In my first efforts to sell to schools, I became a vendor at state conferences of history teachers and school librarians. The librarians particularly liked to my pitch, but they pointed out that they preferred to buy hardbacks. Paperbacks don’t last long in school libraries.
If I were going to publish a new edition, hardbacks seemed the way to go. I did some pricing. The per unit cost goes down as the number of copies go up. Small print runs would mean raising the price of the book to more than most libraries would pay.
One key problem in marketing to schools was the failure to send review copies to such essential professional publications as School Library Journal. (It has precise requirements on submission times of review copies and on national distribution.) Without favorable reviews in professional publications, librarians hesitate to buy. I doubt anyone would consider reviewing a self-published second edition.
National (and regional) distribution to bookstores and libraries constitutes a major problem for both small publishers and self-publishers. Many bookstores dislike (even refuse) to deal with Amazon or Ingram, preferring to buy through such distributors as Baker & Taylor.
Online sales, particularly of e-books, allow some self-published books to flourish, but I didn’t see that as the case for my MG/YA historical novel. Most of my sales have been print copies.
For now at least, I’ll let Thunder Beneath My Feet go out of print. If a demand develops, I can always self-publish. If a publisher with marketing savvy and distribution capabilities wants to pay me to publish a new edition, great.
Meanwhile, I have a couple of dozen copies in the garage. If you want to buy one or more, contact me.
The first earthquake threw the 150 or so residents of Little Prairie out of their beds. The ground roared, moaned, and rumbled. Strange lights flashed from the earth. A dense vapor blacked out the stars.
Thus, at 2:30 a.m. December 16, 1811, began the New Madrid earthquakes, some of the most powerful and far reaching quakes ever experienced in North America. Three major earthquakes, several aftershocks almost as powerful, and at least 1,800 notable tremors terrified the region and disturbed sleep as far away as Quebec over the next three months.
The little Mississippi River frontier village lay near the epicenter (the northeast corner of present-day Arkansas) and suffered some of the most severe damage, forcing the entire town to flee for their lives.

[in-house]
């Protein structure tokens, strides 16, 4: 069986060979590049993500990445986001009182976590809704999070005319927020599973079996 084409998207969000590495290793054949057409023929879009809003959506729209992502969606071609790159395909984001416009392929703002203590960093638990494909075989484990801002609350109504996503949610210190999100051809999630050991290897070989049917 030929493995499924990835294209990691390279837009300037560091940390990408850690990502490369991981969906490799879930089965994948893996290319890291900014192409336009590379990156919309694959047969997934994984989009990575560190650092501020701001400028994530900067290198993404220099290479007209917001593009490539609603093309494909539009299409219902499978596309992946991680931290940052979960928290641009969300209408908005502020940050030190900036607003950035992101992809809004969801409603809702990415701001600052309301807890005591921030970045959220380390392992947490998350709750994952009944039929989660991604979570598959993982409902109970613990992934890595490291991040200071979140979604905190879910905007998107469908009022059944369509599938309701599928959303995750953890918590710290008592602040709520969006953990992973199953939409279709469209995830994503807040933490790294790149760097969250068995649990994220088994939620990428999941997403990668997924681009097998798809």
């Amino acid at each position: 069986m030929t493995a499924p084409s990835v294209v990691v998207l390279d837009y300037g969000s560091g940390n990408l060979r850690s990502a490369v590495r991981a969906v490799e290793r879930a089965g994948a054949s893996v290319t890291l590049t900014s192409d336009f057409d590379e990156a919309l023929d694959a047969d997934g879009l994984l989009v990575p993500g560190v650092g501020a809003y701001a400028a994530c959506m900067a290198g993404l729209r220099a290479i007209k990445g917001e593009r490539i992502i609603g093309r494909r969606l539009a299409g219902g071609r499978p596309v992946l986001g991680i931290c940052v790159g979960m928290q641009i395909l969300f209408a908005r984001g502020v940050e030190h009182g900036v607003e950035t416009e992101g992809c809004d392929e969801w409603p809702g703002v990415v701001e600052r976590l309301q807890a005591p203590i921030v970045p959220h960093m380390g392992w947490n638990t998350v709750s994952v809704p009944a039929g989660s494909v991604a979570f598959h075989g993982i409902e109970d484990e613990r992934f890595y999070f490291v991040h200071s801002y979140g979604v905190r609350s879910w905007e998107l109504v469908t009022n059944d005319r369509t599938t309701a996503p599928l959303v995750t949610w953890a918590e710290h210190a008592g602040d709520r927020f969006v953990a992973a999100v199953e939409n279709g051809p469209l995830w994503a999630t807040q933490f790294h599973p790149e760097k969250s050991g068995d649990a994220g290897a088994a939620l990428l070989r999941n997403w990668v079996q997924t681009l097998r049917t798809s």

The refugees reported that the shock at 8 a.m. was even worse. The ground quivered and writhed. Cracks appeared in the earth, and steamy vapor, blood-temperature water, and mud blew from them. The earth opened and shut. Water spouted higher than the trees.
Later that morning, a chasm 20 feet wide opened in the town. Quicksand and water gurgled up, and a warm mist carried the smell of brimstone.
The tough citizens of Little Prairie began to pack a few light possessions.
At 11 a.m. a huge upheaval beneath the town lifted and heaved it. A dark liquid oozed from the ground, and water spouted 10 feet high. The town began to sink. Trees, houses, and even the mill went down.
Everyone ran in the warm waist-deep water, children on adults’ shoulders. They waded through the water for eight miles before they reached high ground. Swimming beside them were wolves, possums, snakes, and other animals.
Days later, their hope and food supplies exhausted, they walked north to New Madrid.
If I ever write a sequel to Thunder Beneath My Feet, I’ll find out where they went from there.
More than 52 million people—students, hospital workers, business employees, etc.—will take part in International Shakeout Day Thursday, October 19, 2017.
In the United States, the Great Shakeout earthquake drills start at 10:19 a.m. Well over 2 million of the 18 million Americans learning how to react to quakes live in the large New Madrid Seismic Zone. There three of the nation’s most powerful earthquakes, plus some 2,000 aftershocks, took place in 1811-1812.
But you know that if you’ve read Thunder Beneath My Feet.
Keep in mind three basic steps when an earthquake begins.
- Drop onto your hands and knees so you won’t fall down and can crawl to any nearby shelter.
- Cover your head and neck with one arm and hand to protect you as you crawl under a table, desk, or anything else that will protect you from falling objects. If you have no shelter nearby, crawl to an interior wall.
- Hold on to your shelter but be ready to move if it gives way.
You can download drill manuals for schools and businesses and find information on what to do in various situations on shakeout.org. For example, if you’re in bed, stay there and lie face down to protect your vital organs, cover your head and neck with a pillow, and hold on to your head and neck with both hands until the shaking stops.
I’d always heard to stand in a doorway, but the site says you’re safer under a table.
Even if you don’t do a drill, check out the information and keep it in mind just in case.
Researching Thunder Beneath My Feet, I discovered that Tecumseh, the renowned Shawnee war chief, had predicted the New Madrid earthquakes of 1811-1812. Some laughed at him, but others listened because he and his brother Tenskwatawa, known as the Prophet, had predicted the eclipse of June 16, 1806.